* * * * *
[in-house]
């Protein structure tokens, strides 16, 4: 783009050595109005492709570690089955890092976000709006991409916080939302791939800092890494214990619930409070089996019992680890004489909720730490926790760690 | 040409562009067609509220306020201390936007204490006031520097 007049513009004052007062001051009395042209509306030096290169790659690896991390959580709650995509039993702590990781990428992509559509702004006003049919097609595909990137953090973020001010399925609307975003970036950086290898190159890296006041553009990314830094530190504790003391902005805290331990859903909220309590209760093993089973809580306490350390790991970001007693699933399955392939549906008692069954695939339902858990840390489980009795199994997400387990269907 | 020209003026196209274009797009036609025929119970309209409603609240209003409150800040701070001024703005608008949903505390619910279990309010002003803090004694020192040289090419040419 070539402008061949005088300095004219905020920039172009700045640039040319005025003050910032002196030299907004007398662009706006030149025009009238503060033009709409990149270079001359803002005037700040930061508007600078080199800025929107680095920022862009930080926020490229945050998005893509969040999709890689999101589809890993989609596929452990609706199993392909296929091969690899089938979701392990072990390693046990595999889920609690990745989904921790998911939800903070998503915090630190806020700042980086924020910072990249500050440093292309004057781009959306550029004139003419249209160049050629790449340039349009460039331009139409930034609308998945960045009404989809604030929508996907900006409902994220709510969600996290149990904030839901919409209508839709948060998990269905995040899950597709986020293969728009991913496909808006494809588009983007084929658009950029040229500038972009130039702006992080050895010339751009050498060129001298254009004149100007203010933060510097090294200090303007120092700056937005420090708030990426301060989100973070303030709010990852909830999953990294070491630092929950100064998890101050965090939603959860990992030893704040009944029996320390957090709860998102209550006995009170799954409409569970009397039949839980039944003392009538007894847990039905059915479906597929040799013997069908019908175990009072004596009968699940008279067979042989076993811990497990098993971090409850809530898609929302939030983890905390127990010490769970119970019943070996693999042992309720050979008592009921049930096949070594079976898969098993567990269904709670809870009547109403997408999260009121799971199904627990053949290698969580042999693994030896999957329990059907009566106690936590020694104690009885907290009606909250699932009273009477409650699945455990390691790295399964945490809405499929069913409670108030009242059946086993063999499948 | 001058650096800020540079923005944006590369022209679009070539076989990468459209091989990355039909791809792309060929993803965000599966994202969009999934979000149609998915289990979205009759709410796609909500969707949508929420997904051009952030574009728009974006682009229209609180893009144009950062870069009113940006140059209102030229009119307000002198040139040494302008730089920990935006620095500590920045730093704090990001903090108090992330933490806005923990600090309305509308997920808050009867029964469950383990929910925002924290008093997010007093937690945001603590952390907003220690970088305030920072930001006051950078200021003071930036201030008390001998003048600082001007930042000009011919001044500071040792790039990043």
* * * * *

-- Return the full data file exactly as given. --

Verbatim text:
[in-house]
């Protein structure tokens, strides 16, 4: 783009050595109005492709570690089955890092976000709006991409916080939302791939800092890494214990619930409070089996019992680890004489909720730490926790760690 | 040409562009067609509220306020201390936007204490006031520097 007049513009004052007062001051009395042209509306030096290169790659690896991390959580709650995509039993702590990781990428992509559509702004006003049919097609595909990137953090973020001010399925609307975003970036950086290898190159890296006041553009990314830094530190504790003391902005805290331990859903909220309590209760093993089973809580306490350390790991970001007693699933399955392939549906008692069954695939339902858990840390489980009795199994997400387990269907 | 020209003026196209274009797009036609025929119970309209409603609240209003409150800040701070001024703005608008949903505390619910279990309010002003803090004694020192040289090419040419 070539402008061949005088300095004219905020920039172009700045640039040319005025003050910032002196030299907004007398662009706006030149025009009238503060033009709409990149270079001359803002005037700040930061508007600078080199800025929107680095920022862009930080926020490229945050998005893509969040999709890689999101589809890993989609596929452990609706199993392909296929091969690899089938979701392990072990390693046990595999889920609690990745989904921790998911939800903070998503915090630190806020700042980086924020910072990249500050440093292309004057781009959306550029004139003419249209160049050629790449340039349009460039331009139409930034609308998945960045009404989809604030929508996907900006409902994220709510969600996290149990904030839901919409209508839709948060998990269905995040899950597709986020293969728009991913496909808006494809588009983007084929658009950029040229500038972009130039702006992080050895010339751009050498060129001298254009004149100007203010933060510097090294200090303007120092700056937005420090708030990426301060989100973070303030709010990852909830999953990294070491630092929950100064998890101050965090939603959860990992030893704040009944029996320390957090709860998102209550006995009170799954409409569970009397039949839980039944003392009538007894847990039905059915479906597929040799013997069908019908175990009072004596009968699940008279067979042989076993811990497990098993971090409850809530898609929302939030983890905390127990010490769970119970019943070996693999042992309720050979008592009921049930096949070594079976898969098993567990269904709670809870009547109403997408999260009121799971199904627990053949290698969580042999693994030896999957329990059907009566106690936590020694104690009885907290009606909250699932009273009477409650699945455990390691790295399964945490809405499929069913409670108030009242059946086993063999499948 | 001058650096800020540079923005944006590369022209679009070539076989990468459209091989990355039909791809792309060929993803965000599966994202969009999934979000149609998915289990979205009759709410796609909500969707949508929420997904051009952030574009728009974006682009229209609180893009144009950062870069009113940006140059209102030229009119307000002198040139040494302008730089920990935006620095500590920045730093704090990001903090108090992330933490806005923990600090309305509308997920808050009867029964469950383990929910925002924290008093997010007093937690945001603590952390907003220690970088305030920072930001006051950078200021003071930036201030008390001998003048600082001007930042000009011919001044500071040792790039990043």